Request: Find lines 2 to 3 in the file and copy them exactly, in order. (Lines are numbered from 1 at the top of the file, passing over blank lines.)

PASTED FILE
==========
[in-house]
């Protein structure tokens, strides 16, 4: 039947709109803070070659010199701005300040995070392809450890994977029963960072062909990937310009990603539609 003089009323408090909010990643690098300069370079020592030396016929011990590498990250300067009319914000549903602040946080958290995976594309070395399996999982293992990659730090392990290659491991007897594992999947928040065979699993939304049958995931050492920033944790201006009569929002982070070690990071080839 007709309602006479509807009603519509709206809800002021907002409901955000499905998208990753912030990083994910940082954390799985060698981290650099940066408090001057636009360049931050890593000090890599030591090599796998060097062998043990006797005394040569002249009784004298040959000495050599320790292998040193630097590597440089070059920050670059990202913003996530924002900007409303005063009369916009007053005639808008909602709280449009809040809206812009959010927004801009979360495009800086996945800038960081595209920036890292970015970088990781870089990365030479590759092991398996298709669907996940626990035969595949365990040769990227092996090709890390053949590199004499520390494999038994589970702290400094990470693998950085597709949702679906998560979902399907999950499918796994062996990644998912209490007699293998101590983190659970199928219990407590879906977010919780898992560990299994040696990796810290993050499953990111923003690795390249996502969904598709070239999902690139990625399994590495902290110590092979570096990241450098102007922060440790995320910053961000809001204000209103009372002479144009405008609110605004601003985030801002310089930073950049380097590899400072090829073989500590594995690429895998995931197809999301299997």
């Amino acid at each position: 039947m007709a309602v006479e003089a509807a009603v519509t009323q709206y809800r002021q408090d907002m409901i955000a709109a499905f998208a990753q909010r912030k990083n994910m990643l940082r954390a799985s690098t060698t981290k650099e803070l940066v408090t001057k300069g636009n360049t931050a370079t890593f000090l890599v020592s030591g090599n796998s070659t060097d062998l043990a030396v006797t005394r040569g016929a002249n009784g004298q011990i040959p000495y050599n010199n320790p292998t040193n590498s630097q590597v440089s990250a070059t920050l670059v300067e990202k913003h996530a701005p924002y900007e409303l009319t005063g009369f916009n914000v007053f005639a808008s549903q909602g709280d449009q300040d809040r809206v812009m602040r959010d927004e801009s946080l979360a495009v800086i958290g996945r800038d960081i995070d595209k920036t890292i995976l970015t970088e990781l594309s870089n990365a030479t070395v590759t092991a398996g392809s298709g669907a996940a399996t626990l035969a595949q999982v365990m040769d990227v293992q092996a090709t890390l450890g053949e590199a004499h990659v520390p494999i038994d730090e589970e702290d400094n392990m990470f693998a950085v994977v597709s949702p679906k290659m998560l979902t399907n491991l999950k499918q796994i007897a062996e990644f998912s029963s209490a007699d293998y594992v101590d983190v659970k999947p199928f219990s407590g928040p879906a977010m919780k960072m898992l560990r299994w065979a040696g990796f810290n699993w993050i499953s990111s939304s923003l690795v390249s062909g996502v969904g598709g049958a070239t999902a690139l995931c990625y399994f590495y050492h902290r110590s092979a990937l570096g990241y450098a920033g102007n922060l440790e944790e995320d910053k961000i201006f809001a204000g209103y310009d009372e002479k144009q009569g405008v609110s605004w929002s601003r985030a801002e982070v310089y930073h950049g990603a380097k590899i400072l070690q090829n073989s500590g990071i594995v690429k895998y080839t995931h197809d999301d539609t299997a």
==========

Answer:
């Protein structure tokens, strides 16, 4: 039947709109803070070659010199701005300040995070392809450890994977029963960072062909990937310009990603539609 003089009323408090909010990643690098300069370079020592030396016929011990590498990250300067009319914000549903602040946080958290995976594309070395399996999982293992990659730090392990290659491991007897594992999947928040065979699993939304049958995931050492920033944790201006009569929002982070070690990071080839 007709309602006479509807009603519509709206809800002021907002409901955000499905998208990753912030990083994910940082954390799985060698981290650099940066408090001057636009360049931050890593000090890599030591090599796998060097062998043990006797005394040569002249009784004298040959000495050599320790292998040193630097590597440089070059920050670059990202913003996530924002900007409303005063009369916009007053005639808008909602709280449009809040809206812009959010927004801009979360495009800086996945800038960081595209920036890292970015970088990781870089990365030479590759092991398996298709669907996940626990035969595949365990040769990227092996090709890390053949590199004499520390494999038994589970702290400094990470693998950085597709949702679906998560979902399907999950499918796994062996990644998912209490007699293998101590983190659970199928219990407590879906977010919780898992560990299994040696990796810290993050499953990111923003690795390249996502969904598709070239999902690139990625399994590495902290110590092979570096990241450098102007922060440790995320910053961000809001204000209103009372002479144009405008609110605004601003985030801002310089930073950049380097590899400072090829073989500590594995690429895998995931197809999301299997």
């Amino acid at each position: 039947m007709a309602v006479e003089a509807a009603v519509t009323q709206y809800r002021q408090d907002m409901i955000a709109a499905f998208a990753q909010r912030k990083n994910m990643l940082r954390a799985s690098t060698t981290k650099e803070l940066v408090t001057k300069g636009n360049t931050a370079t890593f000090l890599v020592s030591g090599n796998s070659t060097d062998l043990a030396v006797t005394r040569g016929a002249n009784g004298q011990i040959p000495y050599n010199n320790p292998t040193n590498s630097q590597v440089s990250a070059t920050l670059v300067e990202k913003h996530a701005p924002y900007e409303l009319t005063g009369f916009n914000v007053f005639a808008s549903q909602g709280d449009q300040d809040r809206v812009m602040r959010d927004e801009s946080l979360a495009v800086i958290g996945r800038d960081i995070d595209k920036t890292i995976l970015t970088e990781l594309s870089n990365a030479t070395v590759t092991a398996g392809s298709g669907a996940a399996t626990l035969a595949q999982v365990m040769d990227v293992q092996a090709t890390l450890g053949e590199a004499h990659v520390p494999i038994d730090e589970e702290d400094n392990m990470f693998a950085v994977v597709s949702p679906k290659m998560l979902t399907n491991l999950k499918q796994i007897a062996e990644f998912s029963s209490a007699d293998y594992v101590d983190v659970k999947p199928f219990s407590g928040p879906a977010m919780k960072m898992l560990r299994w065979a040696g990796f810290n699993w993050i499953s990111s939304s923003l690795v390249s062909g996502v969904g598709g049958a070239t999902a690139l995931c990625y399994f590495y050492h902290r110590s092979a990937l570096g990241y450098a920033g102007n922060l440790e944790e995320d910053k961000i201006f809001a204000g209103y310009d009372e002479k144009q009569g405008v609110s605004w929002s601003r985030a801002e982070v310089y930073h950049g990603a380097k590899i400072l070690q090829n073989s500590g990071i594995v690429k895998y080839t995931h197809d999301d539609t299997a």